The Internet is a cold, heartless machine that pretty much does what we tell it to do (at least that’s the hope). That said, the Internet cannot see who is using it. It shows no preference for gender, race, religion, all of which are hotly discussed topics in our current climate. But we can tell this machine how to treat visitors.
As a person with full use of my eyesight, dexterity, and no problems with motion sickness, the web is, for the most part, a pretty wonderful place for me. Designers and developers these days are generally thoughtful enough to make sure that a button is big enough for me to tap with my thumb or there’s enough contrast between the text and background for me to read without much trouble. These considerations are becoming integrated into general best practices for the web; they all mostly—emphasis on the “mostly”—go unsaid at this point.
But let’s step away from the screen and go outside. For me, that means walking to an elevator and hitting a slightly bigger-than-thumb-sized button that has a big ole “G” inscribed next to it. Closer inspection shows that under the “G” are four small dots. We’ve all seen those dots and know what they’re for. There are laws built around those dots.
Luckily for us, those laws and guidelines are easily recognized and enforced. Anybody can walk up to a building that has steps in front and see if there is a ramp for wheelchair access or not. Or walk up to that elevator and see if there is Braille under the floor labels.
It’s a little different on the web. The average person isn’t going to look at your website and see how much of a hassle your site would be for someone who needs assistance using it. As average web users developing the medium we work on, it is easy for us to forget about the things that we don’t deal with every day. We need to reach outside our experiences and break the echo chamber many of us are living in.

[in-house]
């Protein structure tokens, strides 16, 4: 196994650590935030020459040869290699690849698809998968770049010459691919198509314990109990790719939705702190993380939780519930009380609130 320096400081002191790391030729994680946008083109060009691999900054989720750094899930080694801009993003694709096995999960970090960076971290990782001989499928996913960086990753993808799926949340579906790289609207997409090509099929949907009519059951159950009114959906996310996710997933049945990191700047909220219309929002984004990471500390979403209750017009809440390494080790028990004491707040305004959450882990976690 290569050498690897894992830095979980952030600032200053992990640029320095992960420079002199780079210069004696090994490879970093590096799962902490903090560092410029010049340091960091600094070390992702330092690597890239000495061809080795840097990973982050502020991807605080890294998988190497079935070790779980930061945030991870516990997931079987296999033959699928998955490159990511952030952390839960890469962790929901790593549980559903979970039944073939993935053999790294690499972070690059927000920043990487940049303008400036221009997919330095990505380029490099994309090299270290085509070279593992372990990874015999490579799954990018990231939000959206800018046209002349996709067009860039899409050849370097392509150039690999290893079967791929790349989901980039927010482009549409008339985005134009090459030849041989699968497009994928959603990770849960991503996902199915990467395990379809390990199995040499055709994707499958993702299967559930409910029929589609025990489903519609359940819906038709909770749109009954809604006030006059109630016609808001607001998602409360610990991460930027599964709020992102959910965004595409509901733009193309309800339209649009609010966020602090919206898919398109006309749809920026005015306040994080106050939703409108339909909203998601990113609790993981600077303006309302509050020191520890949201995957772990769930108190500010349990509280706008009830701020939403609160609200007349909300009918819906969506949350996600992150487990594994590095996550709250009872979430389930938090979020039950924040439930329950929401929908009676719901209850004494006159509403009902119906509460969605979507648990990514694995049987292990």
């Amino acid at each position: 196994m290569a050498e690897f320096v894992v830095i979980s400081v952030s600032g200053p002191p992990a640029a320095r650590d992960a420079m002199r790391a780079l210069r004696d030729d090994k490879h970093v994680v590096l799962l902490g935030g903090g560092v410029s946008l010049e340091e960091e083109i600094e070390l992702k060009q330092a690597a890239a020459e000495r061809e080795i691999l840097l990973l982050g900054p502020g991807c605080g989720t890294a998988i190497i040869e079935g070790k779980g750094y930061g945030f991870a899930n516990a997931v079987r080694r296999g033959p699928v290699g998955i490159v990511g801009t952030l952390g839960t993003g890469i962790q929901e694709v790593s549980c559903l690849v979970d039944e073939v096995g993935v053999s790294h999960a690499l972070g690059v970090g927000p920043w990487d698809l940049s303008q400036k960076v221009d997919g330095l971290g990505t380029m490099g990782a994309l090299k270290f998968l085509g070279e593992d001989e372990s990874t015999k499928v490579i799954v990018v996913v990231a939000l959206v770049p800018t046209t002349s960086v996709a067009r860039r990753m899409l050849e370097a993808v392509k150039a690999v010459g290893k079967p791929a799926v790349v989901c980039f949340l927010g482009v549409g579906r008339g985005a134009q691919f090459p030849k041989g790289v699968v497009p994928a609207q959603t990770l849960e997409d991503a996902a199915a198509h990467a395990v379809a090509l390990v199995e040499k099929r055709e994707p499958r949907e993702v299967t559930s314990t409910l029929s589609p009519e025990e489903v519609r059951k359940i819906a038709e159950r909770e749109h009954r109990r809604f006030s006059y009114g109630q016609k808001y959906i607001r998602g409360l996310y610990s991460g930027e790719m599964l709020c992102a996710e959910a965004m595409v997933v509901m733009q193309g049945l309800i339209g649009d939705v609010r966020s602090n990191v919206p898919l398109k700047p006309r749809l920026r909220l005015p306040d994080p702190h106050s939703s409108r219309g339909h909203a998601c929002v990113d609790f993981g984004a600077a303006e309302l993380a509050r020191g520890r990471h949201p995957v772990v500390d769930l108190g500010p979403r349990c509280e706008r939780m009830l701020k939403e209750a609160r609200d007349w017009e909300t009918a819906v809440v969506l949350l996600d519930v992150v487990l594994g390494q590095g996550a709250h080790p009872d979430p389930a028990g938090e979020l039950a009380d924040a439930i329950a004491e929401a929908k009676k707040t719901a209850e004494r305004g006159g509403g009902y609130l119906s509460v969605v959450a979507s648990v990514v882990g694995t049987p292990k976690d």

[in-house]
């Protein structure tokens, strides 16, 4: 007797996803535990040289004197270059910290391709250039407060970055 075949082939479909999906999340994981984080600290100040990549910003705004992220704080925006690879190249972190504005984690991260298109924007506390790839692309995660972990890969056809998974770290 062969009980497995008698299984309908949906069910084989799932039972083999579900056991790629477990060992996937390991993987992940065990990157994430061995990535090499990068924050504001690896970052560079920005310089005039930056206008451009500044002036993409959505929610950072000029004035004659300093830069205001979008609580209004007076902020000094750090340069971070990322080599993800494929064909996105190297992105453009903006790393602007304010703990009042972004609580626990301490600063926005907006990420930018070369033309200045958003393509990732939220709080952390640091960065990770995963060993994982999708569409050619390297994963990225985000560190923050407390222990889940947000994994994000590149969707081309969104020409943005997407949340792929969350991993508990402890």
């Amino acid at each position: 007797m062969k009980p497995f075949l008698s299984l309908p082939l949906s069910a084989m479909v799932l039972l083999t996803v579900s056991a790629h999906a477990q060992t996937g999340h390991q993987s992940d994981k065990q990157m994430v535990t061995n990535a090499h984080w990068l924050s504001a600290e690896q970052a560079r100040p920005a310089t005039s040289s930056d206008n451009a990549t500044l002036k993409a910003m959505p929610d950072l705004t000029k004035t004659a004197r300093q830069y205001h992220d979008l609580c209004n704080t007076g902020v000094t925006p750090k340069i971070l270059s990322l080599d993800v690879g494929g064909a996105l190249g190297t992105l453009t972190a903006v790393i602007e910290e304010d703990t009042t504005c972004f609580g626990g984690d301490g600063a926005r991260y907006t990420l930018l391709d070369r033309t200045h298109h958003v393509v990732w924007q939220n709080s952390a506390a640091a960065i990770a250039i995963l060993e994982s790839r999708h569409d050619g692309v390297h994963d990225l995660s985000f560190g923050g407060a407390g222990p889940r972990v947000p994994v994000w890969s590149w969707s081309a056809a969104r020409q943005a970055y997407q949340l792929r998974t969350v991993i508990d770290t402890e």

Don’t Just Do It
A lot of decision making goes into creating a website. How much will it cost? What technologies will be used? How big can we make this logo? Who’s going to be using it? And to my point: do we consider a user who may need assistance getting around our website? Do we use appropriate labels and tags to guide a person using a screen reader gracefully through our experience? What happens when we don’t?
When we do or do not make these considerations, we are showing our preference and imposing that on whoever is consuming our content. We are either saying, “I care about your experience,” or, “Deal with it.”
There is no suit that’s going to walk up to your website with a clipboard and pen ready to write you a ticket; it becomes our ethical responsibility to hold ourselves accountable for how our sites are made. In order for this to work, I believe a cultural shift needs to happen in many organizations, including ours.
The whole point of the web is to bring information to people who need it. But we do a lot of things to make this hard for some people. Things like using
display: none; on offscreen menus, or not putting appropriate labels on form fields. I’m not going to say it’s because people making the web are lazy, but it’s just not been absorbed wholly into our culture.
Note: If you need a primer on web accessibility, there are plenty of resources. I’ll start you down the rabbit hole:
- The Introduction to Web Accessibility from W3C
- Andrew Hoffman’s A List Apart Article, Accessibility: The Missing Ingredient
- The A11Y Project
- The Web Axe Blog
We All Live Here
Resist the urge to assume your site is accessible enough. Do some usability testing on sites you have worked on with someone who uses a screen reader to navigate the web. When I sat in on a session with a user who is blind, I realized how important our job is. I realized how inconsiderate I was being with the things I designed and built.
With a few small, but mindful techniques, you can save people using assistive technologies a lot of time and annoyance. The next time you put a hamburger icon up in the corner of your site for someone to click on, slap an
aria-label on that thing. It’s small things like this that make people’s lives easier. And once you understand the ground rules, making lives easier becomes easier. And gosh darn, doesn’t it feel good.
As humans developing the web, we should feel obliged to consider everyone who may look at our sites and do our best to make content available. We should go beyond “good enough” and strive for “great.” Work towards integrating accessibility into your flow. There are plenty of tools out there for you to use. Leave yourself no excuse to not try.